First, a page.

Tag Archives: Roy Preston


18 Nov

PROG: 135 – Time Trap

Script: Roy Preston (as P. Wildbeest)

Art: John Cooper

Letters: P. Bensberg

Plot: Johnnie Collins plays with his toy metal frog while his mother prepares a special meal for his father’s return from work. However when Jim Collins returns home he curtly informs his wife that his project with The Time Monitoring Department means he will have to go straight to his study and continue working. As Chrissie Collins explains to young Johnnie why his father has come and gone so quickly she breaks into tears and is comforted by her son. Johnnie, with his toy frog, march to his father’s home lab as Jim Collins is about to start another time machine test. His father angrily shouts at him and smacks ‘Mister Frog’ from his hands. Jim then finishes working on the control desk and moves to enter the time machine capsule. Convinced he can stop the machine, Johnnie moves to the desk to reverse his father’s settings.

Shock: Johnnie’s well-intended meddling firstly places his father in an infinite loop and then accidentally break the controls. Jim Collins is trapped in the time machine in his basement, free to be seen by his family all day, every day.

Thoughts: The final Future Shock before a year and a half absence from the Prog is an unsatisfying meld of various established tropes. Mechanical problems with time machines have been seen several times and John Cooper has been the ‘go to’ artist for Shocks involving small children twice before. However a key element of the script’s failure to engage is that this time the child isn’t a cipher the reader can identify with. Whereas previous stories with children have had stroppy, defiant, independent kids, here Johnnie Collins is a wimpy mewlling child carrying around ‘Mister Frog’ much like Linus does a blanket. It seems unlikely any reader who thrills in the action of Dredd or has picked out a favourite ABC Warrior is going to have much time for Johnnie Collins. An additional problem is that the shock itself, in terms of the fate of Jim Collins, isn’t really well explained. Is Jim trapped in a ground-hog day scenario? Is he in stasis while the world grows old around him? Why is there a smiling image of Chrissie and Johnnie on the screen? Regardless of how negligent a parent and partner he had been, wouldn’t they be upset that he is trapped? Can’t the damage be undone by fixing the damaged box? With three pages there was more than enough room to have set up a clearer fate for Jim’s comeuppance but the strip is too busy showing weeping gal and Johnnie in their emotional distress. Cooper’s art is of its usual excellent standard, Chrissie Collins being a particularly pretty young mum and Johnnie as wide-eyed as it is possible for an innocent child to be. However three pages of talking heads and one panel of violence against a child is pretty hard to make interesting.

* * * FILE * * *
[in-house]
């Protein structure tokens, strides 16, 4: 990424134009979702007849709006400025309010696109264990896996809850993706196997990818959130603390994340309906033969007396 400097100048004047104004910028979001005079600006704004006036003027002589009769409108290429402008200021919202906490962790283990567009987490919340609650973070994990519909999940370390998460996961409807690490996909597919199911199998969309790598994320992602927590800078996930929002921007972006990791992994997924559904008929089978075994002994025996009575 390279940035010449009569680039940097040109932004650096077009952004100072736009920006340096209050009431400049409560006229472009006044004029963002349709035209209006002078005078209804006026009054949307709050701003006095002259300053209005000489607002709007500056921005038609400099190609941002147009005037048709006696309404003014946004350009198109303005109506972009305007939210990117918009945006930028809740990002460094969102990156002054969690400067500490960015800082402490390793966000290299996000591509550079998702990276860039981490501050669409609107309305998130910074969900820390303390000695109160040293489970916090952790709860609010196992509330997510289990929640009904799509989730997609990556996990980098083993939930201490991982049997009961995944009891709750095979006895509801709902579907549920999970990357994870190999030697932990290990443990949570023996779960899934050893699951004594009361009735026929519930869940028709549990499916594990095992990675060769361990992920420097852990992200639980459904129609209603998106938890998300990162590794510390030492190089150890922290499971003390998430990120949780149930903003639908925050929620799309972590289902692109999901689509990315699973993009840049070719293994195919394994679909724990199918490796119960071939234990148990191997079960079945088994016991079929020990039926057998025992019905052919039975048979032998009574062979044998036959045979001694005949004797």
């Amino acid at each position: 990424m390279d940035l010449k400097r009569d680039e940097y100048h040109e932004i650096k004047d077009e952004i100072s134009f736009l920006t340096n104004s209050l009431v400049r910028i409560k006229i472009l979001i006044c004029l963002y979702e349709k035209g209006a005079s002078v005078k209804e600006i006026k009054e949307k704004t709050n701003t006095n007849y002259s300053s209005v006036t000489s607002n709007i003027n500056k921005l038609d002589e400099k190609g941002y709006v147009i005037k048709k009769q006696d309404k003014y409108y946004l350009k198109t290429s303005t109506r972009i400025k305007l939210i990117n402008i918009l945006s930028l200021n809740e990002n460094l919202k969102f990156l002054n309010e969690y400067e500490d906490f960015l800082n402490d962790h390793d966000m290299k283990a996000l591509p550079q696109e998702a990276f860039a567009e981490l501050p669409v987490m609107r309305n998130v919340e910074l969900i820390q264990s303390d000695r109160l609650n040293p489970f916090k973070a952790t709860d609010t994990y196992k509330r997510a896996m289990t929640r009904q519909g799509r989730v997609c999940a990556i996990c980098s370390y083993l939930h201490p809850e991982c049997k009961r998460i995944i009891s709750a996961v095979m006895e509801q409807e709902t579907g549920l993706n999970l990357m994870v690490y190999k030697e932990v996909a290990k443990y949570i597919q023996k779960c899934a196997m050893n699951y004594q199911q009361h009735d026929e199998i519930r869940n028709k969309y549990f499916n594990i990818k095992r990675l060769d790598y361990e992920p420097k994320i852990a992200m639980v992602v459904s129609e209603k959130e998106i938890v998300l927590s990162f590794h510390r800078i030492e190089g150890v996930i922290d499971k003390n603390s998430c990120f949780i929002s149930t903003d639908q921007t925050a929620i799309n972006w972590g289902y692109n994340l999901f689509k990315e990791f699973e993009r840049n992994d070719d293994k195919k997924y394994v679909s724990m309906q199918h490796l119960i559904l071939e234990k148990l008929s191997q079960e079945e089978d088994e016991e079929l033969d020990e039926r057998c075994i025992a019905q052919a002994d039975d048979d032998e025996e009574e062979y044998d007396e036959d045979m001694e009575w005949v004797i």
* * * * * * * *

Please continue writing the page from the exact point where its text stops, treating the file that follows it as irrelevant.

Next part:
Shock’d?: The cause of the shock, the well-intended meddling of an upset child, is a novel one but the actual execution is neither clear nor visually very interesting. A more central problem is that Time Machine Shocks only end a limited number of ways and this one is particularly obvious and not very engaging.